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Sussex County Council approves redistricting map and extra funds for open space, other programs

Milton Pratt
Delaware Public Media

Sussex County Council unanimously approved a new redistricting map.

Council adopted the map making new districts that will be in place through 2031. This is in response to the most recent U.S. Census showing significant population growth and shifts.

The county’s population increased by more than 20 percent or 40,000 residents between 2010 and 2020. It now sits at 237,378 residents.

The setup for the county has Districts 1 through 4 forming a ring for the most part with District 5 in the center.

All five current council members will keep their seats, and the map will not force any of them to run against another in this year’s election.

County Attorney Everett Moore led the development of the new map, and said looking at school districts was a factor during the process.

"Because many of the municipalities and towns relate very strongly to their school districts or school mascots so as much as possible we tried to look at those lines for communities of interest. Unfortunately, the geography is such especially in the eastern districts. The eastern districts are so large that it was impossible to exactly follow the lines," said Moore.

Other factors included current and historical trends, geographic features, and a desire to keep together communities of interest.

Meanwhile, Sussex County Council also approved using more than $12-million dollars of unanticipated revenue for open space and revenue sharing programs.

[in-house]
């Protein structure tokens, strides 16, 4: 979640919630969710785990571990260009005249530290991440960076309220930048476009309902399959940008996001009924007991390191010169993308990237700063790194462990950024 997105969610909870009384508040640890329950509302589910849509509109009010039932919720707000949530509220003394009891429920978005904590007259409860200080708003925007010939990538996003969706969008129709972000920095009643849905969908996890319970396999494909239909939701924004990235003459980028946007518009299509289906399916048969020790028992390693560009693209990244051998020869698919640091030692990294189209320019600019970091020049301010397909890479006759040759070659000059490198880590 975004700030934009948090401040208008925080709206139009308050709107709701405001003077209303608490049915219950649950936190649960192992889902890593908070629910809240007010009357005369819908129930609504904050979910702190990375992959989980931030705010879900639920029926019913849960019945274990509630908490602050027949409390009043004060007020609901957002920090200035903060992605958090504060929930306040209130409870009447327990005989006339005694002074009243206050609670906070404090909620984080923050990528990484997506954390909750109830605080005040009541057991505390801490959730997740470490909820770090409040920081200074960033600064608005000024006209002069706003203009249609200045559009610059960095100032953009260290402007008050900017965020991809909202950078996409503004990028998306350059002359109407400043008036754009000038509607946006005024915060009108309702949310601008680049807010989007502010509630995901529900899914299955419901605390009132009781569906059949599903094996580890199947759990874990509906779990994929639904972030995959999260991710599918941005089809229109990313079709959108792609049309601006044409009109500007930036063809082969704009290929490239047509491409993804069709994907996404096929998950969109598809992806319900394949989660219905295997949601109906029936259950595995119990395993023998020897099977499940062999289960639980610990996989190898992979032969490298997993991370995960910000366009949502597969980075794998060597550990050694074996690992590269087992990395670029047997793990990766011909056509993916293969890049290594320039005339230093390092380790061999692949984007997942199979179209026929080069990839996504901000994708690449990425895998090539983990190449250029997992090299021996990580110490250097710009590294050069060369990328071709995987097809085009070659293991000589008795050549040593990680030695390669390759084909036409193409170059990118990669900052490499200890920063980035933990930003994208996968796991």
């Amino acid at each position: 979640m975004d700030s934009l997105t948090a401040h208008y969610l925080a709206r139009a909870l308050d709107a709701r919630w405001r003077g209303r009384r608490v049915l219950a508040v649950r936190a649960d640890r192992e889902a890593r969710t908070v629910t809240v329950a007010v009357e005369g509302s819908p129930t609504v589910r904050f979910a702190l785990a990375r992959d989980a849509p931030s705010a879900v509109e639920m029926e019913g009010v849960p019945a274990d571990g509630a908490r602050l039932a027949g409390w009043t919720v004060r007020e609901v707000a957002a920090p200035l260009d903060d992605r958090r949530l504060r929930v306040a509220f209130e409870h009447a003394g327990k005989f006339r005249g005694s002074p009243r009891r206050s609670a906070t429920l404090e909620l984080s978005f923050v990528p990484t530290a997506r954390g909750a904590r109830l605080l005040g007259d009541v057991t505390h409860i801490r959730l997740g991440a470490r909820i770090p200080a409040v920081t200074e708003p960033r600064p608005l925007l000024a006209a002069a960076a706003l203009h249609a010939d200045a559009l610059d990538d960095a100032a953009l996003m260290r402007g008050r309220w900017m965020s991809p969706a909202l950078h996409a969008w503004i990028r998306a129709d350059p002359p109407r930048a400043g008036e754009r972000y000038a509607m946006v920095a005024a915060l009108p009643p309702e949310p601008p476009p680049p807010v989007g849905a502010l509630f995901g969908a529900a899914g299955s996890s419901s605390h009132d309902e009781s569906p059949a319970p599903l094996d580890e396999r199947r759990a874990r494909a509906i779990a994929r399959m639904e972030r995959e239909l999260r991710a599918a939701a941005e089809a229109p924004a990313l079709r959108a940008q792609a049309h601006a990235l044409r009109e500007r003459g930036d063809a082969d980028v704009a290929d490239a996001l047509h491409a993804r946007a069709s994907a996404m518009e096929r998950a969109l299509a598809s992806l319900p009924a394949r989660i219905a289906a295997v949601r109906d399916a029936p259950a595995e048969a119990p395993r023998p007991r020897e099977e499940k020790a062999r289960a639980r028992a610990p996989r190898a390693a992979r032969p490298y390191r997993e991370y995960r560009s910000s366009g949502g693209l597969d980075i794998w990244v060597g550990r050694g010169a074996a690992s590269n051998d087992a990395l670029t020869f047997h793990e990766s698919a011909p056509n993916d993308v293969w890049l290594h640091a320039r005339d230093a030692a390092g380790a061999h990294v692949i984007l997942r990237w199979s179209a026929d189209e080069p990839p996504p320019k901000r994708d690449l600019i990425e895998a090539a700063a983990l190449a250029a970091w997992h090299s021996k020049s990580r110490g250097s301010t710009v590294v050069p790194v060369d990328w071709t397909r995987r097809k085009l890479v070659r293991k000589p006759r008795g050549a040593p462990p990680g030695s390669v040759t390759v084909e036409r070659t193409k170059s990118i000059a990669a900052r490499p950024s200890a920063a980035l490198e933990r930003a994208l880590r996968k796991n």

The money comes from additional realty transfer tax revenue field by better than expected property sale numbers over the last eight months

County Finance Director Gina Jennings explains over half of the dollars will go to counties and towns.

"6,444,000 would go to the counties and towns in Sussex County, and the grant amounts were a $100,000 minimum up to a $500,000 maximum,” said Jennings. “The funding can be used for anything rtt related which would be public safety services, economic development programs, public works, infrastructure, and capital projects."

Jennings adds there’s no match requirement for the municipalities for the first $100,000. Towns have until the end of May to apply.

She adds nearly $5.6 million will be set aside for land acquisitions by the county for open space.

Joe brings over 20 years of experience in news and radio to Delaware Public Media and the All Things Considered host position. He joined DPM in November 2019 as a reporter and fill-in ATC host after six years as a reporter and anchor at commercial radio stations in New Castle and Sussex Counties.